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HEAVY HAUL AVG. PAY PER MILE VS OVERDIMENSIONAL PAY PER MILE!!

Question:

Can anyone tell me what the avg. rates per mile are for the following:
Heavy Haul avg rate per mile:
Overdimension avg rate per mile:
Also, do you have to go through special training for either of these driving jobs?
Any help would be greatly appreciated.
KNOTHEAD45

Answer:


Well, I'll speak from the prespective that I see here at Landstar. The rates mostly are determined, in my words, the hassle factor. If the load is only a little wide (i.e 8.7 to say 9 foot wide) it really doesn't pay much more. I see that 10 wide and up to say 12 foot pays differently. Over 12 wide requires and escort(s) so it really has a hassle factor. I just got back off of this run:
A Telecommunications building from Bossier City Louisiana to Bloomington, Ca.
1500 miles. My linehaul was $4400.00, I got $1081.64 fuel surcharge and they alloted $600.00 for permits which I didn't need all of so I got the difference. My take home was $4624.00 on this load which came out to around a little better then $3.00 a mile. It was 11.11 foot wide and weighed 46,000 Lbs.
It all depends on a few factors:
1. Where's it going
2. Is it overweight and Overdimensional
3. Does it need tarping
4. Will the move fall on a weekend which will cause a layover
and also who the customer is. Some pay dearly for oversize and some think an oversize load is just a regular load with stipulations.
My rule of thumb is I should be getting at least $2.00 a mile to the car and that is just rock bottom. I can tell you this though. Man we have got some freight for Stepdeck/Flatbed stretch (extendable) trailers and the rates are through the roof.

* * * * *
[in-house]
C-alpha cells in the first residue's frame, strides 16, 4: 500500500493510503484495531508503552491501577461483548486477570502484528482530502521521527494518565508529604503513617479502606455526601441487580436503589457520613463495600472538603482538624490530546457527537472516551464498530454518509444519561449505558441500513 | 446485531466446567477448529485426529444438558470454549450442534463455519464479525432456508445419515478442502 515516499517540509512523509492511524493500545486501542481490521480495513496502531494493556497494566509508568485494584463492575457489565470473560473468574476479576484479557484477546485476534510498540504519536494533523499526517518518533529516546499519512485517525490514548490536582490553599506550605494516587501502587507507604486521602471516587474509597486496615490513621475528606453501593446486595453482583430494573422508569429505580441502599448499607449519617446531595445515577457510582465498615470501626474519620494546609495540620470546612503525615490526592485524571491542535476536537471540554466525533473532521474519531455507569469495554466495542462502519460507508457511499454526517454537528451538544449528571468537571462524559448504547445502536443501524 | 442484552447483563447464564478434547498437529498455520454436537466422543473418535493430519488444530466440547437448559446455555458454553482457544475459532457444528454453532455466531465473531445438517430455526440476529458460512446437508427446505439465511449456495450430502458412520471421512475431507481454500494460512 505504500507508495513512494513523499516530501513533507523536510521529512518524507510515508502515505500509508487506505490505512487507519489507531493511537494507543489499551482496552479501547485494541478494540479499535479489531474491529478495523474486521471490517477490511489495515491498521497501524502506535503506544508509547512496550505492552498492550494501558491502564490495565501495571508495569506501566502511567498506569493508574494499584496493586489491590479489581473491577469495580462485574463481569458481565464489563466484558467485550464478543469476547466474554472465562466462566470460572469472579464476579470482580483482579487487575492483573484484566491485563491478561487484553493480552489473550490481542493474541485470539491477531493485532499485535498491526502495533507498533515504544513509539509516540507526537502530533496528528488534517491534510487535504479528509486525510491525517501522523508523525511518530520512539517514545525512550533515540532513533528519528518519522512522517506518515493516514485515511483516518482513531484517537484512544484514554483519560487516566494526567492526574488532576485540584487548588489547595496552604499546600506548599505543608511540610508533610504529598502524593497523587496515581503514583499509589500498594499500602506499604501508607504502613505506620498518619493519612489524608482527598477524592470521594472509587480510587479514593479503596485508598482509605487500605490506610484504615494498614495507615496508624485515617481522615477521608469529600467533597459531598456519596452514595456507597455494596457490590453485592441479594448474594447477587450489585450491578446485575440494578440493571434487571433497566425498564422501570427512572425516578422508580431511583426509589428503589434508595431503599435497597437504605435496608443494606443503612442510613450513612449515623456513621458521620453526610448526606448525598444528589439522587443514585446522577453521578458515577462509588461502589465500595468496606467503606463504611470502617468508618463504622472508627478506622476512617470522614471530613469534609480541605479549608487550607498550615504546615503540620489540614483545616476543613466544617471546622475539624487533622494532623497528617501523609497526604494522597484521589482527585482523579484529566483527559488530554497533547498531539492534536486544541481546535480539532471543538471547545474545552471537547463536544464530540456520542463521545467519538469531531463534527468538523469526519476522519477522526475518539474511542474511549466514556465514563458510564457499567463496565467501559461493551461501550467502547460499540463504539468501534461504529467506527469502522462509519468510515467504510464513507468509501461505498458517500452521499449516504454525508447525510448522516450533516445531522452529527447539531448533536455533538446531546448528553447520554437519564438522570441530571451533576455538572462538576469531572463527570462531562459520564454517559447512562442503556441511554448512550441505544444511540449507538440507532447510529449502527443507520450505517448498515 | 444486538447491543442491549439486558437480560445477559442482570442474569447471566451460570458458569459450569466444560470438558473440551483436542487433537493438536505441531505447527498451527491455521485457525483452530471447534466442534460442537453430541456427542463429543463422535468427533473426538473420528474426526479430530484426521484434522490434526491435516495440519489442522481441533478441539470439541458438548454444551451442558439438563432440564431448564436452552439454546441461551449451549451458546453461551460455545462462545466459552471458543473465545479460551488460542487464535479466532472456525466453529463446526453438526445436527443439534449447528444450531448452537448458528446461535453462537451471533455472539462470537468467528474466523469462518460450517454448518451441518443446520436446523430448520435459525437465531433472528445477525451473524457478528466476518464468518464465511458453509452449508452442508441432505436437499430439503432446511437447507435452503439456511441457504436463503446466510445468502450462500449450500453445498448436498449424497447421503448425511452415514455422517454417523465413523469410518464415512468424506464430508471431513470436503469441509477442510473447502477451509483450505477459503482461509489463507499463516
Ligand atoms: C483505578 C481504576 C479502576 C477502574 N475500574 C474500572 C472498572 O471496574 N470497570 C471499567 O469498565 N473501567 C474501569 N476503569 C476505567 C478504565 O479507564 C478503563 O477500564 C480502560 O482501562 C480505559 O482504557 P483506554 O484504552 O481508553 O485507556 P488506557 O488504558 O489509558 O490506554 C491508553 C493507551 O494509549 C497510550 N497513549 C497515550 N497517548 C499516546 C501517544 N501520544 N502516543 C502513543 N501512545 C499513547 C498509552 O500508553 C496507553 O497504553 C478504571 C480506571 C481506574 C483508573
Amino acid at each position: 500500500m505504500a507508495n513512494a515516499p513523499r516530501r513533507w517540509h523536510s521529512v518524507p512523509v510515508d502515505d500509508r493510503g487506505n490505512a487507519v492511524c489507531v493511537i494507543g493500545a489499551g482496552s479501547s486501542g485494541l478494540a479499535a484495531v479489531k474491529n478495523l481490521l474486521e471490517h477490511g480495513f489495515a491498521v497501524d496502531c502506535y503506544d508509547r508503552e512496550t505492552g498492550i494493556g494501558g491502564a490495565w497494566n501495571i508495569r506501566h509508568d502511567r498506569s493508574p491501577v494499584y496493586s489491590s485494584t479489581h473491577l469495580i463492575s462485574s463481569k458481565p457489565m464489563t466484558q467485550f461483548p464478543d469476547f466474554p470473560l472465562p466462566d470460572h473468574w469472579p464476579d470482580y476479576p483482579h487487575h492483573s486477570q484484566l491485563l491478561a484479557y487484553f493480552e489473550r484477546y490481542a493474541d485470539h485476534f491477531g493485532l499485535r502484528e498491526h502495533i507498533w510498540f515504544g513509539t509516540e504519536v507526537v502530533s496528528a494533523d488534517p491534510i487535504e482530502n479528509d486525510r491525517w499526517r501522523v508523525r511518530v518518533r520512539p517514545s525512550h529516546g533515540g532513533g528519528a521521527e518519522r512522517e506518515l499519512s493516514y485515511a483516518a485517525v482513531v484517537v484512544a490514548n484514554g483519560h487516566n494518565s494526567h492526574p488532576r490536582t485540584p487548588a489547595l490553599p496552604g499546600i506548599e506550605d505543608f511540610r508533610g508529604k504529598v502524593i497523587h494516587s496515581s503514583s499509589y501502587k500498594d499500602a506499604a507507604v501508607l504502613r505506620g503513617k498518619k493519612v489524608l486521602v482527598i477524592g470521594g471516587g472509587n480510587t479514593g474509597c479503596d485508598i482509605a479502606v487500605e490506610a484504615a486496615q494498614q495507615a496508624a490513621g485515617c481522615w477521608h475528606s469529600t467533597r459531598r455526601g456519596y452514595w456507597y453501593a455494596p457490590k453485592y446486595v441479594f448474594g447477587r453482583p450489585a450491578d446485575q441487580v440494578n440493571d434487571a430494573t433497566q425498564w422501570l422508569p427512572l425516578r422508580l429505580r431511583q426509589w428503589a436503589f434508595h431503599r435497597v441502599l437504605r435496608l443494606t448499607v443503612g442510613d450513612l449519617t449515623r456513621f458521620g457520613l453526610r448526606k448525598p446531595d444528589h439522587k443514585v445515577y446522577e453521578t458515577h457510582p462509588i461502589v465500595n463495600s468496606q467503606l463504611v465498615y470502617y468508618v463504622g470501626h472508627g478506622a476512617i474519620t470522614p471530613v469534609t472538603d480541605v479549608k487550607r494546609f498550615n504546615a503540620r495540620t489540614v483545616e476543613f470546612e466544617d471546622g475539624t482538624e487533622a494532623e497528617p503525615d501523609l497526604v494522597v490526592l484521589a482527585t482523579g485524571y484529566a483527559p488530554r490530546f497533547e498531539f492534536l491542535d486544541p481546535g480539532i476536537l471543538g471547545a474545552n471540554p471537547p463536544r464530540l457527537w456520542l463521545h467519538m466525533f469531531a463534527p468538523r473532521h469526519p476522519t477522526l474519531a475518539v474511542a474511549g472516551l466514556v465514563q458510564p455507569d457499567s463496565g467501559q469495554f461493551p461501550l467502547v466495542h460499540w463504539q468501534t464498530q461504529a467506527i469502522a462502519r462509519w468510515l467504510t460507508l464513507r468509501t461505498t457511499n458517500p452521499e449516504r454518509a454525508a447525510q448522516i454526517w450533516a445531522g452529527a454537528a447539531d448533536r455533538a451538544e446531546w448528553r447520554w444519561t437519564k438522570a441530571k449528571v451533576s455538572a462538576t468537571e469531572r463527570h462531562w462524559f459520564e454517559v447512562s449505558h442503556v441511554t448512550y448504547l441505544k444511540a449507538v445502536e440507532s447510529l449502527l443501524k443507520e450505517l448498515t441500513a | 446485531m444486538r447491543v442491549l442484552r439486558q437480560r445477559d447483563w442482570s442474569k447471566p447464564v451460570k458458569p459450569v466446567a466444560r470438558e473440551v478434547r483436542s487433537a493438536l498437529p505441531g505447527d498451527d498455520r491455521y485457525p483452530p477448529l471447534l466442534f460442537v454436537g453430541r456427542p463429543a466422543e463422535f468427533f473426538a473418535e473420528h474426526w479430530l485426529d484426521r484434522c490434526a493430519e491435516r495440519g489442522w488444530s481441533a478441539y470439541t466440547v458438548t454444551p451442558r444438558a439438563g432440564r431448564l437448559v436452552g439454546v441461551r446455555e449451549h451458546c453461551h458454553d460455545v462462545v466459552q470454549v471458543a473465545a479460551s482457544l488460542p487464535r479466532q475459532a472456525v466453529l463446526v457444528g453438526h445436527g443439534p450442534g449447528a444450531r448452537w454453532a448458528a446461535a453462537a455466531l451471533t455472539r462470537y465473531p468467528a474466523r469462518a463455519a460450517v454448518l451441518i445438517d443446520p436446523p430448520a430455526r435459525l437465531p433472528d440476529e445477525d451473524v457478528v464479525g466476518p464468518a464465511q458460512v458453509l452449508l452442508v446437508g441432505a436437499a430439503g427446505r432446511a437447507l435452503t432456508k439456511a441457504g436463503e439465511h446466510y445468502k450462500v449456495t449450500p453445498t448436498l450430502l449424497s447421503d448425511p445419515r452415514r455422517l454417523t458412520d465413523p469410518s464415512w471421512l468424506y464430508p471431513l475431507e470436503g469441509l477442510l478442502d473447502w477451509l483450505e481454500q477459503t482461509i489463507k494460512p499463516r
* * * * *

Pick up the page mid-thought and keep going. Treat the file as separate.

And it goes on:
Yes, you do need training, but more so common sense or should I say quite a bit of experience. You have got to be very alert. You see how some guys don't change lanes when there's a vehicle on the shoulder? Well, If I wouldn't have moved over I would have scar about 10 cars and a big car. So you've got to be alert and everybody didn't respect that I had a wide load on. Some 4 wheelers hung out right on the side of the load and the damn thing was sticking in their lanes at times. So I had to make adjustments. The wider the load the more you have to be alert.
Heavy Haul generally pays alot due to the weights.
For example:
I loaded back out of Cali. and I deliver in Slidell, Louisiana tommorrow.
6 cars, including me are bringing a disassembled crane back.
TRK 1. I got the track and some misc. parts and my pay is $3800.00
TRK 2. got the same as me and the same pay
TRK 3. got another legal part for same pay
TRK 4. got another legal part for same pay
TRK 5. got the 60,000 Lb. counterweight and got $5000.00 (permits included)
TRK 6. got the body of the crane, which is 90,000 Lbs. and required a 7 axle lowboy setup and he got $17,000 (seventeen thousand). His load is wide and heavy. He's been at Landstar for 13 years and owns a 4 axle tractor and the trailer, which probally cost him in the neighborhood of a couple hundred thousand dollars.

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Thanks for the reply. I sent you a PM and was surely hoping you would respond. Please read PM and contact as soon as possible.

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That looks more like to the car than take home. What was your actual take home after expenses? The money you put in your pocket makes all the difference in deciding worth.

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There are so many varibles in Over Dimentional (O/D) to put a price on a load is about impossible.. Every load is a "load in itself" and has to be judged on it's requirements..